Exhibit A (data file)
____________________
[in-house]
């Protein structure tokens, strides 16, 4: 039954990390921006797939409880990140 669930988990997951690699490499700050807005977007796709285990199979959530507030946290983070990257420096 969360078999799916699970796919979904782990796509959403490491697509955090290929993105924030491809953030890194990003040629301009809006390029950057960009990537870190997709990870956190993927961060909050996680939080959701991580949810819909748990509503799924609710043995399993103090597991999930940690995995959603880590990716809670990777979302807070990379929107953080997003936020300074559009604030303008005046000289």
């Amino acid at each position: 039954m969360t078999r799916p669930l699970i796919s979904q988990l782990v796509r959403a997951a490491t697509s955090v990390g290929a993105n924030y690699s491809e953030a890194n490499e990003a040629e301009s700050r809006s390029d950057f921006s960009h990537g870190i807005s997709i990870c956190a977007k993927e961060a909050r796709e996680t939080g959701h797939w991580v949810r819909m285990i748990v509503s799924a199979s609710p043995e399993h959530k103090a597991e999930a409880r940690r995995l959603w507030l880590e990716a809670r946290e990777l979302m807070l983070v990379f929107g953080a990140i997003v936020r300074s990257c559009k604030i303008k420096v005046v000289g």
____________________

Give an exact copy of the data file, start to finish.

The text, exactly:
[in-house]
């Protein structure tokens, strides 16, 4: 039954990390921006797939409880990140 669930988990997951690699490499700050807005977007796709285990199979959530507030946290983070990257420096 969360078999799916699970796919979904782990796509959403490491697509955090290929993105924030491809953030890194990003040629301009809006390029950057960009990537870190997709990870956190993927961060909050996680939080959701991580949810819909748990509503799924609710043995399993103090597991999930940690995995959603880590990716809670990777979302807070990379929107953080997003936020300074559009604030303008005046000289």
């Amino acid at each position: 039954m969360t078999r799916p669930l699970i796919s979904q988990l782990v796509r959403a997951a490491t697509s955090v990390g290929a993105n924030y690699s491809e953030a890194n490499e990003a040629e301009s700050r809006s390029d950057f921006s960009h990537g870190i807005s997709i990870c956190a977007k993927e961060a909050r796709e996680t939080g959701h797939w991580v949810r819909m285990i748990v509503s799924a199979s609710p043995e399993h959530k103090a597991e999930a409880r940690r995995l959603w507030l880590e990716a809670r946290e990777l979302m807070l983070v990379f929107g953080a990140i997003v936020r300074s990257c559009k604030i303008k420096v005046v000289g």